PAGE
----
Money and love are the main factors influencing health outcomes

  • 2 Min To Read
  • 5 months ago

A recently published research study suggests that money and love are the primary social determinants of health. While not traditionally considered part of the healthcare system, these factors may play a significant role in influencing our overall well-being.

Social determinants of health are non-medical factors that have an impact on health outcomes, such as income, education, employment, and social context. Interestingly, clinical care only accounts for 10% of mortality rates, with half of the variation in health outcomes at the county level attributed to social determinants of health.

Various metrics and indices have been developed to assess social determinants of health. In 2015, the International Classification of Diseases established standardized diagnosis codes to capture patient information about these determinants. Healthcare providers can use these codes to record such information during clinical encounters, allowing for a better understanding of the prevalence of various social determinants of health.

An analysis of 2.5 billion medical claims from 2020 to 2021 revealed that low income is the most commonly recorded social determinant of health for Medicaid patients, while the most prevalent determinant for commercially insured patients is the relationship with a spouse or partner. In other words, lack of money and love are the primary social determinants of health for these respective patient groups.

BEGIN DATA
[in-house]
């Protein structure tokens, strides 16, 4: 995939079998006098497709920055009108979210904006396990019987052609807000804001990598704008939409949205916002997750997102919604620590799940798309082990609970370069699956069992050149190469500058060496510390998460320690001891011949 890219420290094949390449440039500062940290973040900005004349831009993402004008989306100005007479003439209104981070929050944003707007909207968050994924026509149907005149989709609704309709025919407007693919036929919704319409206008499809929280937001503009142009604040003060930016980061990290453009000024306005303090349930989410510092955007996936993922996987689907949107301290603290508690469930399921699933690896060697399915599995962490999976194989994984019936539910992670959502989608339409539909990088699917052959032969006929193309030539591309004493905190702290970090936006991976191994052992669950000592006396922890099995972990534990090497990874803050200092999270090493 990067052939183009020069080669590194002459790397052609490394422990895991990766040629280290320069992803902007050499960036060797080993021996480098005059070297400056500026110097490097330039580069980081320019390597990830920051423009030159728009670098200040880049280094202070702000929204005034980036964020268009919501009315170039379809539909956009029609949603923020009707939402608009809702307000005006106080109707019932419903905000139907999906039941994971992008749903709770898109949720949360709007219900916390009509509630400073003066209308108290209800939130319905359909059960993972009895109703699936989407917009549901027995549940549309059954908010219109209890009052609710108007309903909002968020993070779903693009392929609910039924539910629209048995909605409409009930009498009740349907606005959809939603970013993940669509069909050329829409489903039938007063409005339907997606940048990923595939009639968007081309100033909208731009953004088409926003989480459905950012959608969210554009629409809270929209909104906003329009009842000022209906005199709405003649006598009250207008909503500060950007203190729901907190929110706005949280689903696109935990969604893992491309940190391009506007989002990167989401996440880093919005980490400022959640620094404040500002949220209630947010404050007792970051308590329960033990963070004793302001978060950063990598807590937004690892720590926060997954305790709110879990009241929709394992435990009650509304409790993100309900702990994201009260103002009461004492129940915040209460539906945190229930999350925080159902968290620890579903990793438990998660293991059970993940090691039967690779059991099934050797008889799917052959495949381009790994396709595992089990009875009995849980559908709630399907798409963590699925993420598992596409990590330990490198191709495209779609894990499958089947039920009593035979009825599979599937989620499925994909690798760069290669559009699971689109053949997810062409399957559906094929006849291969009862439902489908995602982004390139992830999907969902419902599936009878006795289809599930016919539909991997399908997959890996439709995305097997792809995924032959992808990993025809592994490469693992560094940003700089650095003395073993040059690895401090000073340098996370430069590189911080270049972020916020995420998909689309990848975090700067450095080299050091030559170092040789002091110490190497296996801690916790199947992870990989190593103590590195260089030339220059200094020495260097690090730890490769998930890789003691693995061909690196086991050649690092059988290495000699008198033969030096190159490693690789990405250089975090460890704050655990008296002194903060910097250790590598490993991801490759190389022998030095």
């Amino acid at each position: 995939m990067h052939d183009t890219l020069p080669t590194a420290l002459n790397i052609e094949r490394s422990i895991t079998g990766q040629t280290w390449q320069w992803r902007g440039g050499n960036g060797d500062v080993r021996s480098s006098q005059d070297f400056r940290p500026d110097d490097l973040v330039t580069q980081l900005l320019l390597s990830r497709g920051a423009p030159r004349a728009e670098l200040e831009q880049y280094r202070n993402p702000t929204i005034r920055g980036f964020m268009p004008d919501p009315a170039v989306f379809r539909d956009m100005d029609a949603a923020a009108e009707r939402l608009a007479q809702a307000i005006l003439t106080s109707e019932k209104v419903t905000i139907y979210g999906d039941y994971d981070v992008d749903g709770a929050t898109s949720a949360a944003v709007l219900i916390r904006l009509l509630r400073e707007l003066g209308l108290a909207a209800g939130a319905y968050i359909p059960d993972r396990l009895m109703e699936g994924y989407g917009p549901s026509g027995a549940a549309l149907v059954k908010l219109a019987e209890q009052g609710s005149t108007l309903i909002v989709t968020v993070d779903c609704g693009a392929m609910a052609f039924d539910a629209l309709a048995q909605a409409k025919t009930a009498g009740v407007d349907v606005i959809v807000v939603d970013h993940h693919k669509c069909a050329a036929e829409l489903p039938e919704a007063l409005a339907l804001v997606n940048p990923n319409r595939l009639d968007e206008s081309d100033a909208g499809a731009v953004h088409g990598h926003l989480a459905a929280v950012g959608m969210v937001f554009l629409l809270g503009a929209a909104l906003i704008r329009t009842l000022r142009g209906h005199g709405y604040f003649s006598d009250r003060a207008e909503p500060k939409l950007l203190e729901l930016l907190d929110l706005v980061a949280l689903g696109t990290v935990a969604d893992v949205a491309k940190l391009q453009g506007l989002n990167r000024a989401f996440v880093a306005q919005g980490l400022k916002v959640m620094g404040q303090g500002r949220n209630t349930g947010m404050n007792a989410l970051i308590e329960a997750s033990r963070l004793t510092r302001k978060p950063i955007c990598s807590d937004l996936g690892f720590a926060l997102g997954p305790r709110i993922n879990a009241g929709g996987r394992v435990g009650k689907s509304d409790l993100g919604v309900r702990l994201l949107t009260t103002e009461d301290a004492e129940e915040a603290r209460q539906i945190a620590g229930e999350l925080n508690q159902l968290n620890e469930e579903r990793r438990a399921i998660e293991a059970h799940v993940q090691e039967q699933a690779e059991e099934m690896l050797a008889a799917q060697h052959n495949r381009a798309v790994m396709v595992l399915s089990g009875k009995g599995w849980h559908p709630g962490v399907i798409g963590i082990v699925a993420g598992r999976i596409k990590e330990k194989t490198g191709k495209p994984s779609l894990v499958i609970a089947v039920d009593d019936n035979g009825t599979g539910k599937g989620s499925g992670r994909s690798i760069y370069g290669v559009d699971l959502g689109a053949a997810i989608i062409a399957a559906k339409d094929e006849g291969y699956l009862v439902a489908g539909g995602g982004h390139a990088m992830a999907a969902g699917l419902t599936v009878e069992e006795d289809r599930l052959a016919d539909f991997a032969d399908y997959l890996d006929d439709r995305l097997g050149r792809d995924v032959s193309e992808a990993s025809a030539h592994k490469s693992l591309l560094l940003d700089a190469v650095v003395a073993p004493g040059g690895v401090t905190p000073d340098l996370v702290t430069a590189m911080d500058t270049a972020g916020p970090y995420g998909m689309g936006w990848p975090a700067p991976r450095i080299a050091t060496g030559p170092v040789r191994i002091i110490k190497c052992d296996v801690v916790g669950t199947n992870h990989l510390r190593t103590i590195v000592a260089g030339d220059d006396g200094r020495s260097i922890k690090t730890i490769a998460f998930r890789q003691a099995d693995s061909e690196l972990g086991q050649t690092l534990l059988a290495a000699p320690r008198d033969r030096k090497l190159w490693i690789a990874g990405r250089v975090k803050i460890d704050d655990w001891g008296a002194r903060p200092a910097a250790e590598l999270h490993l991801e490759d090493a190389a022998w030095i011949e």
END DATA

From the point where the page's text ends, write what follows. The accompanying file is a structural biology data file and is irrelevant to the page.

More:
It is important to note that these results do not provide direct evidence that these social determinants of health directly impact patients' health status. Other unobservable factors may contribute to low income or partner conflict while also influencing health outcomes. It is also plausible that being unhealthy may lead to low income and partner conflict.

However, among all standardized diagnosis codes for social determinants of health, the lack of money appears to be most closely associated with health. In a better financial situation, the absence of love becomes the main factor.

Ultimately, improving our own primary social determinants of health is in our hands as individuals. While physicians understand the importance of these determinants, the responsibility for addressing them lies with each person. Delegating this responsibility to others risks suboptimal health outcomes and fiscal unaccountability. Instead, it is suggested that subsidies be directed to low-income patients to address their lack of money, while also creating incentives to encourage individual efforts in accumulating wealth and fostering positive relationships.

In conclusion, money and love have been identified as the primary social determinants of health. While the healthcare system may not be able to directly resolve these issues, individuals have the power to improve their own circumstances and potentially contribute to better health outcomes.


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